Although EA focuses on conceptual and design level, project implementation is at more tactical level, the EA team can find itself getting dragged into project issues for sure, often between the technical delivery team and the business stakeholders over requirements & governance issues. It's not always easy to strike the right balance....But for improving overall IT project success rate (statistically 70% of project fail to satisfy customer), EA needs to become such progress advocate:
- EA governance involvement can vary by project, something which is business critical might prompt the CIO (who may in turn have been prompted by others) to insist that there are regular meetings between the project team and EA people to "keep an eye on it". Generally, enterprise architecture doesn't run projects themselves, and so rely on projects as 'vehicles of activity' which continue to move towards that future state.
- EA as collaborator than controller: If the EA group is given the impression that they are a controlling force rather than a collaborative group, that works with the project teams foster tension between the groups. Measure EA team based on their ability to mentor, to provide best practice analysis to the PA (project architect) or project teams and their ability to incorporate and implement appropriate lessons learned from the PA requirements back into the overall EA. Companies with a static EA get left behind.
- Doing PA and then reviewing the final PA in regards to the EA. This allows consistent application of the common goals of the EA into each project. Also it provides the opportunity to update the EA if new factors are introduced or new technological advances have come to light from the latest PA. Using this method of review help to keep the funding for EA stable and ensures the EA does not get out of step with companies changing goals and focus. At project level, PA (Project Architect) are held to project performance ... while PM are the guardians of Timeline and Budget, Project Architecture are a held to Quality of the delivered product, for that organizations are prepared to pay for.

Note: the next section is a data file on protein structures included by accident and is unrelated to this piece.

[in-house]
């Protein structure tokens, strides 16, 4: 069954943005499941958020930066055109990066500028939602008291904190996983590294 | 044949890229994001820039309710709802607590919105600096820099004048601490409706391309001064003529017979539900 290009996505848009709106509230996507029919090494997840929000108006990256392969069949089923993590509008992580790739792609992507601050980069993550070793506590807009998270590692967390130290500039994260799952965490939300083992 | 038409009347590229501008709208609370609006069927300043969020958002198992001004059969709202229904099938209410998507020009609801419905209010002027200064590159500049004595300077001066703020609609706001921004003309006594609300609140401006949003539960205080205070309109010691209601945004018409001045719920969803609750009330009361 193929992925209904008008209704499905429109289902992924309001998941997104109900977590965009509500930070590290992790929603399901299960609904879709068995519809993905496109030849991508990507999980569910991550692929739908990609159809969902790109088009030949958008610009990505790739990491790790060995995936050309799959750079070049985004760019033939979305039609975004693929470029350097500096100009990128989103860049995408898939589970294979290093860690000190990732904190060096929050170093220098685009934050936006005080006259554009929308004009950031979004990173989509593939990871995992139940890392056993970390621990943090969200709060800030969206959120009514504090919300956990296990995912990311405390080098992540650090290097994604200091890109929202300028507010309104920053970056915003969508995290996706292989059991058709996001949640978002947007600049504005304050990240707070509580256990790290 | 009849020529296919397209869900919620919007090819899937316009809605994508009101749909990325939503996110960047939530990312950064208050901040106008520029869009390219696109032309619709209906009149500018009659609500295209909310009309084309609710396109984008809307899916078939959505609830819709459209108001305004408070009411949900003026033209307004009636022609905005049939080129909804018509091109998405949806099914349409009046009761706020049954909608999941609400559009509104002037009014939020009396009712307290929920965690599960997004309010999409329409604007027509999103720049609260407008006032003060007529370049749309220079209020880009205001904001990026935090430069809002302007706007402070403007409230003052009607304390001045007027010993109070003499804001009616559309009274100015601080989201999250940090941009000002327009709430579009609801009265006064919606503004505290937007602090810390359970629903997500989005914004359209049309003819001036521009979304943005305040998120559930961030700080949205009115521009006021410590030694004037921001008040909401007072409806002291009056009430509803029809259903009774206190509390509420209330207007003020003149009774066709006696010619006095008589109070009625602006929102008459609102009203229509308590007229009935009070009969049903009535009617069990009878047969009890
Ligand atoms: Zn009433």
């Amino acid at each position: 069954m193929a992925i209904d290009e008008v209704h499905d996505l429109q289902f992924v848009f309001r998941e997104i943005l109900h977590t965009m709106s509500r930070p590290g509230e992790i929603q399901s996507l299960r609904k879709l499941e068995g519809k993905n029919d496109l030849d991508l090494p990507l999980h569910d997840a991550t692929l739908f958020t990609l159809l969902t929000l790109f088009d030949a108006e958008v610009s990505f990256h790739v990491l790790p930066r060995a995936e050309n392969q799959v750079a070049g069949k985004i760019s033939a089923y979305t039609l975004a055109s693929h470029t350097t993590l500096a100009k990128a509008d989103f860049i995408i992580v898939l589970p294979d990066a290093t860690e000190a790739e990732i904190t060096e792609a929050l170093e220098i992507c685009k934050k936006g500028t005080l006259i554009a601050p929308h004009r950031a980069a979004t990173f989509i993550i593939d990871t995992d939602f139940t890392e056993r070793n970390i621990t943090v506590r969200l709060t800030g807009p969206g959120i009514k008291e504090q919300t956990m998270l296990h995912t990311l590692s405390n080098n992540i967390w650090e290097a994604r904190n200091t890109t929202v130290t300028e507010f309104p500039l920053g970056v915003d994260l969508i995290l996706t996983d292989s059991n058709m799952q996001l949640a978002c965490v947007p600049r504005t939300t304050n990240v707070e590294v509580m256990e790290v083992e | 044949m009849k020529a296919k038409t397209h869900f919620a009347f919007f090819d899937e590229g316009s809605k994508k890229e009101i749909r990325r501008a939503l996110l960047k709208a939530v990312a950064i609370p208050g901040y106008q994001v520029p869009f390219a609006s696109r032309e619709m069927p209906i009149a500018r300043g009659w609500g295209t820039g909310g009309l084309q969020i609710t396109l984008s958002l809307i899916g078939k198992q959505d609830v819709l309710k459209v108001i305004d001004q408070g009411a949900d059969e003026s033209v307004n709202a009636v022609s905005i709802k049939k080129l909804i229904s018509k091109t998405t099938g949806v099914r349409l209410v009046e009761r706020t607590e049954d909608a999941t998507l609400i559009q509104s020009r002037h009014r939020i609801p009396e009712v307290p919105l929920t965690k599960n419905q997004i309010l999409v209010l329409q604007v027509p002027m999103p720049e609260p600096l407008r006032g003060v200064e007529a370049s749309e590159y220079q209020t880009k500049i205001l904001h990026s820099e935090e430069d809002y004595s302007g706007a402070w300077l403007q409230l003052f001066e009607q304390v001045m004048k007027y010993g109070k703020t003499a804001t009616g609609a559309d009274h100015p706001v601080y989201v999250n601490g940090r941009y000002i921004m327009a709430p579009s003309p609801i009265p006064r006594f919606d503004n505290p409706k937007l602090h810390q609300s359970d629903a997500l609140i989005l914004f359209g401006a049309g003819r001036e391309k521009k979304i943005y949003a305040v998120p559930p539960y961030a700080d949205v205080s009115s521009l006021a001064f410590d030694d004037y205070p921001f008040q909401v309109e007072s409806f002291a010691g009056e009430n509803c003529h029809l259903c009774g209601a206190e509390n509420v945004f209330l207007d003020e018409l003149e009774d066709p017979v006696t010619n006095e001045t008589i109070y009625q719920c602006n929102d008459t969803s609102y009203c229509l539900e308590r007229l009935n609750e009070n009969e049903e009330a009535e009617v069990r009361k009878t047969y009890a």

- EA is not to be measured by itself,
but rather by their influence to the business, governance and projects.
Most of the effort for the EA is in three parts:
- The initial setup and the buy in from the stakeholders. This is when the EA will be initially chartered, scope and objectives defined. Usually the objectives are the business strategies plus the transition approaches.
- The governance. Ensure the relevance, communications and compliance to the EA. This is when the EA interacts with the PA.
- The upkeep. This is when the EA operating charter is realigned to any new business strategies (if any), lessons learned is presented and incorporated into the EA, and approaches that were defined in the charter or updated in previous upkeep sessions are updated.
- There's always going to be a natural tension between enterprise architecture and solutions/project architecture, because solutions architecture is defined by the scope of the project, and so doesn't always deliver everything the enterprise architecture defines it should (a compliant architecture in TOGAF parlance). However, Agile methodology shapes the new way to do project, the design to implementation scenario is no longer following the sequential order, but through iterative communication & process, with agility to adapt to changes. Hence, there's possibility EA needs to be more interactive in PPM & PM level when necessary.